Music and Medicine Vol 13, No 3: Article Feature and Table of Contents
Article preview: An interview with Amy Clements-Cortes and Melissa Mercadal-Brotons.
Telehealth Music Therapy For Persons With Dementia And/Or Caregivers
1. Can you provide an overview of the article and the topics it explores?
Telehealth is not a new practice, but it is fairly new in the discipline of music therapy. In this article we offer information on Telehealth, including definitions, ethical issues, technical needs and challenges, the need for training, and some practical recommendations for music therapists as well as clients.
2. What was the impetus for writing this article?
Dr. Melissa Brotons formed a Special Interest Group for the IAMM Conference in 2020, focusing on Music and Music Therapy in Dementia Care. The impetus for this paper on telehealth was to reflect the current reality, and at the same time challenges music therapists are facing in working with people with dementia and their caregivers. Telehealth has been adopted by many music therapists from around the globe to continue offering services and doing research with people with dementia.
3. What has fostered your interest in this area of study?
The Special Interest Group International team has considerable experience in dementia care. We desired to explore and share more on the topic of telehealth as there was a dearth of research in this area.
4. Can you tell us more about the IAMM Special Interest Group that you are a part of?
This SIG was formed to delve into the existent, growing literature on music therapy and music-based interventions with people of dementia with their caregivers. The eight international members of the group, all experts in the field of dementia, had a special interest in creating a frame of reference for the practice of music therapy and music-based interventions to ensure that each person with Alzheimer’s and other dementias, who receives treatment through music obtains the maximum possible benefit. The establishment of music-based interventions and music therapy standards, based on scientific evidence, is considered a necessity to achieve this goal in view of the growing number of people with dementia and the increasing use of music for therapeutic purposes with this population by a variety of professionals.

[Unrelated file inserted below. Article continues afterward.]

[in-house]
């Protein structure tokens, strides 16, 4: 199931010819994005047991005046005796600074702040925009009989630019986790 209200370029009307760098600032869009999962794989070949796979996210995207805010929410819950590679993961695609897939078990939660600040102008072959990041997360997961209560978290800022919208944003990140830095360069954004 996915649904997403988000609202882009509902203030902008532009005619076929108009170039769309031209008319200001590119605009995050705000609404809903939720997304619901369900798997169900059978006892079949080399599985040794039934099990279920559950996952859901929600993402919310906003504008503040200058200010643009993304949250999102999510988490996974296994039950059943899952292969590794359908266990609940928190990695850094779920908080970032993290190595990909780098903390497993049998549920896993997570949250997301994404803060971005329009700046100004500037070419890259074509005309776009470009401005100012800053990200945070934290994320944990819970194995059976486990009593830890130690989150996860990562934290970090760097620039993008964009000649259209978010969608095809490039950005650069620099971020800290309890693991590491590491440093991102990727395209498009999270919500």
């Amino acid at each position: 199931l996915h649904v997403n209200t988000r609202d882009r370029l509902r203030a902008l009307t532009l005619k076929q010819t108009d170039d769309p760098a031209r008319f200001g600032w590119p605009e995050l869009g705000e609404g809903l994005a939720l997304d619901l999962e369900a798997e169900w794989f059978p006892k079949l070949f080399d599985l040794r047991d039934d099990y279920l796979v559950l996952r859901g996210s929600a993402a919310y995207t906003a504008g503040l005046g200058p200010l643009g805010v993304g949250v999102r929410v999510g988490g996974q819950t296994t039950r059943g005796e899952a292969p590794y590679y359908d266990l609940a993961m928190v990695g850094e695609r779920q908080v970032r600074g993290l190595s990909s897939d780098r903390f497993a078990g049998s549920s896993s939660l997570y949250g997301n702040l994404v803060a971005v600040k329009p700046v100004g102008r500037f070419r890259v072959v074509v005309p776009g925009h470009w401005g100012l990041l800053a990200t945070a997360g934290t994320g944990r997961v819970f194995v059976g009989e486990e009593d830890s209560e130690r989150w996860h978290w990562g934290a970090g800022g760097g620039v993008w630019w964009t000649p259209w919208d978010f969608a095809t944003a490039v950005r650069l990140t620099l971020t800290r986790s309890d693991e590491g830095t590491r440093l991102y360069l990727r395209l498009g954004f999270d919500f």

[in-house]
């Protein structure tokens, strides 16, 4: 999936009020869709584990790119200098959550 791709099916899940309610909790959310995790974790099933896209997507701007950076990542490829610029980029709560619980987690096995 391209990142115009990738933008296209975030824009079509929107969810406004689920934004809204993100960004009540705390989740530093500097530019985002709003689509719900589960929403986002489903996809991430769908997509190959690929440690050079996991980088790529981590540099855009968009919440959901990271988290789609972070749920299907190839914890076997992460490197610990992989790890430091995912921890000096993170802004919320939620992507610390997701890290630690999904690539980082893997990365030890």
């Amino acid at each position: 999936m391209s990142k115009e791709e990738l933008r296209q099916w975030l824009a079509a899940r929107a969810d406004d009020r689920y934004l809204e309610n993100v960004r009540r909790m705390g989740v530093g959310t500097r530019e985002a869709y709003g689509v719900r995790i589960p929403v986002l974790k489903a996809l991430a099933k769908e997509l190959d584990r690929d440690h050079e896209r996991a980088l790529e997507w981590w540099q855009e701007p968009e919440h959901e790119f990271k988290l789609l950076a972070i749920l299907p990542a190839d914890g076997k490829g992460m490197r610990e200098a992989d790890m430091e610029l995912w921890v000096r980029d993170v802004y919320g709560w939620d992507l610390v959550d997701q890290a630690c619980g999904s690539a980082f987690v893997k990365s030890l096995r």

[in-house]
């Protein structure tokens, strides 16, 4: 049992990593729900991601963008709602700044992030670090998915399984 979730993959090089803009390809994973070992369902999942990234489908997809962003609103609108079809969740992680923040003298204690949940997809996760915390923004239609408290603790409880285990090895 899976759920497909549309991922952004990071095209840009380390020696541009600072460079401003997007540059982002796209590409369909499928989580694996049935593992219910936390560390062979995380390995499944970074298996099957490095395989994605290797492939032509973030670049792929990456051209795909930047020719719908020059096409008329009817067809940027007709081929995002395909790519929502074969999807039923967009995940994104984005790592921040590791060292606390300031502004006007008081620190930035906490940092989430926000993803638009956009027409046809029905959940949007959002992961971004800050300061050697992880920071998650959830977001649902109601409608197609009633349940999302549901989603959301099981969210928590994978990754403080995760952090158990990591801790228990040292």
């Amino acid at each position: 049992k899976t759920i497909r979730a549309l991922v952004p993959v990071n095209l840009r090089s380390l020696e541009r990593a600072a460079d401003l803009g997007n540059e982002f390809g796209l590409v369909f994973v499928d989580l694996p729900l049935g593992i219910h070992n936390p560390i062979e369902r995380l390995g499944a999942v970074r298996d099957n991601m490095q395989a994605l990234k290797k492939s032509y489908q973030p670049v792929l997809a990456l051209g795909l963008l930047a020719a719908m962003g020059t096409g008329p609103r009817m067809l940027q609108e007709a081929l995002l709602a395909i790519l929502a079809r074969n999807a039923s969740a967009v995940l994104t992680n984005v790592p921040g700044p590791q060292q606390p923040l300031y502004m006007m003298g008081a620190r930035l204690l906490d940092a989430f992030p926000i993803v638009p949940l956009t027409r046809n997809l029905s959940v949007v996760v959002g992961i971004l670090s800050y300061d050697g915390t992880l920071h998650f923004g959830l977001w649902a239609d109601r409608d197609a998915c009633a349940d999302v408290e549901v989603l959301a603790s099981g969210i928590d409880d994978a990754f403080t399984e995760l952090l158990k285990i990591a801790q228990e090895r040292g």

5. How does your article relate to the rest of this Special Edition?
Telehealth has become a reality and a necessity for music therapists to explore and adopt as a consequence of the impact of the COVID-19 pandemic in order to continue providing music therapy services to people with dementia and their caregivers. So, this is a current topic that certainly needs to be explored and researched further, but it had to be addressed and included in this special issue to reflect the most current modalities of interventions professional music therapists carry out.
Table of Contents
MUSIC-BASED INTERVENTIONS FOR PEOPLE WITH ALZHEIMER’S DISEASE AND RELATED DEMENTIAS: A REVIEW OF THE RESEARCH
Suzanne B. Hanser
Foundations of dementia care for music therapy and music based interventions: Part I
Amy Clements-Cortés, Suzanne B. Hanser, Melissa Mercadal-Brotons
MUSIC THERAPY & MUSIC BASED INTERVENTIONS IN THE CONTEXT OF DEMENTIA: THE NEED FOR CLINICAL GUIDELINES
Melissa Mercadal-Brotons, Concetta M. Tomaino, Tereza Raquel Alcântara Silva, Shirlene Vianna Moreira
The impact of singing on the language abilities of people with moderate to severe-stage Alzheimer’s disease
Ayelet Dassa, Dorit Amir
Evaluating the use of music-assisted caregiving interventions by certified nursing assistants caring for nursing home residents with HIV-associated neurocognitive disorders and depressive symptoms: A mixed-methods study
Kendra Ray, Girija Kaimal, Ayelet Dassa, Jaime Slaughter-Acey, Mary Mittelman
Reflections on the challenges of the new (online) music therapy setting for people with dementia
Ayelet Dassa, Kendra Ray, Amy Clements-Cortés
TELEHEALTH MUSIC THERAPY FOR PERSONS WITH DEMENTIA AND/OR CAREGIVERS
Amy Clements-Cortés, Melissa Mercadal-Brotons, Tereza Raquel Alcântara Silva, Shirlene Vianna Moreira